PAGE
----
It was one of those birthdays that end with a big fat ‘oh!’…A party? Definitely not! I wanted to go somewhere where half a century would be just a flicker, where half a dozen centuries would only be a blink. Athens was the place. The city has the weighty presence of history in its worn stones; the Acropolis is a fixed point that time flows around. Age doesn’t frighten Athenians; they see it every day from their doors and windows. They see their faces reflected in the old stone statues and they think in centuries. They give it an amiable shrug and live for what counts; respect and friendship and the present moment.
Husband David and I flew out on the morning of my birthday, very early. By lunchtime we had negotiated the sparkling clean marble floors of the underground railway, built for the 2004 Olympic Games and filled with cabinets of antiquities dug up in the building of it, and arrived into the sunshine of Syntagma Square. Consulting our map we headed for the picturesque jumbled Plaka District where most of the restaurants are centred and were soon tucking into a lunch of slowly stewed lamb falling apart in a clay pot and tender veal in a rich tomato and oregano sauce accompanied by complementary glasses of wine from the proprietor.
We had booked a hotel room with a view of the Acropolis. An impossible dream, I thought. Not at The Athens Gate and I spent the next hour on the balcony staring upwards into history. The Acropolis is actually the hill (meaning the edge of the city) and it is the Parthenon Temple on top that is the real feature of all those photographs. It was spectacular and I felt the pull of one of the greatest monuments in the world even after twenty-five centuries of existence. I couldn’t wait to get up there.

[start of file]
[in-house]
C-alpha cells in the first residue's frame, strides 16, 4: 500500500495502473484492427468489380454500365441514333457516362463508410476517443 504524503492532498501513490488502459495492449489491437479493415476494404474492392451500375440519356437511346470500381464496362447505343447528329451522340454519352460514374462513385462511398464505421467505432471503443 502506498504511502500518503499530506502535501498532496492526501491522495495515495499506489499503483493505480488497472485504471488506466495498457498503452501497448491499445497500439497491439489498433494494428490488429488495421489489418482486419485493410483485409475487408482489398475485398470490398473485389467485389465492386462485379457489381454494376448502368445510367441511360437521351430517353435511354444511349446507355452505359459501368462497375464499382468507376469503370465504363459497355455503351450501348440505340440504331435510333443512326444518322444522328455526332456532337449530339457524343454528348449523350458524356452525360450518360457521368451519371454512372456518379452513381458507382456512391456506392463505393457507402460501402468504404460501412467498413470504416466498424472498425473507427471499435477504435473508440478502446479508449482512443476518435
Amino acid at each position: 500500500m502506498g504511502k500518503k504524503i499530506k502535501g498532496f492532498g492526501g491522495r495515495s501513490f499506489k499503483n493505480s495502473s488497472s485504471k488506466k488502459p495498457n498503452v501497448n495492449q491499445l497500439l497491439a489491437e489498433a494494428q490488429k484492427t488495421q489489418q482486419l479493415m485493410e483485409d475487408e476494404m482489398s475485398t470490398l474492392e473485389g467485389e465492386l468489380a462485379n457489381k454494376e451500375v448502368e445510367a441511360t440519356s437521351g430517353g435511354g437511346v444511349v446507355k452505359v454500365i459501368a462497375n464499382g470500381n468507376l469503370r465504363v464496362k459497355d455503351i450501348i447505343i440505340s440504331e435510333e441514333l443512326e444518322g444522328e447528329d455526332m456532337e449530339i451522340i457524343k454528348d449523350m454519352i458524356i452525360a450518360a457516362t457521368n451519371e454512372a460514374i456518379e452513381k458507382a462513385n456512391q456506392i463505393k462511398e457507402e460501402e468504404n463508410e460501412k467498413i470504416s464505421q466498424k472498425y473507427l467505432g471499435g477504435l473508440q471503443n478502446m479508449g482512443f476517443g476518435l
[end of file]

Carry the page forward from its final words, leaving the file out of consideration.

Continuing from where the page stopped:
It was a beautiful ’cardigan-weather’ day, and red poppies were growing wild between the old stones as we wound our way along the gentle path inclining gradually higher. I have heard that Athens can be horrendous in summer, full of heat and crowds, but our early spring day was cool and peaceful as we walked under the shade of the gnarled trees, warmed by our walk and by the shafts of sunlight dappling in and out through the overhanging leaves. A few groups of people were relaxing in the ancient theatre at the foot of the temple. During the summer months it turns into an open air concert hall as was intended when it was built from the best marble the 5th Century BC had to offer. After a brief rest on those sun-warmed seats and a spell of awe thinking of those who had sat there in the past, we tore ourselves away to reach the Temple before closing time.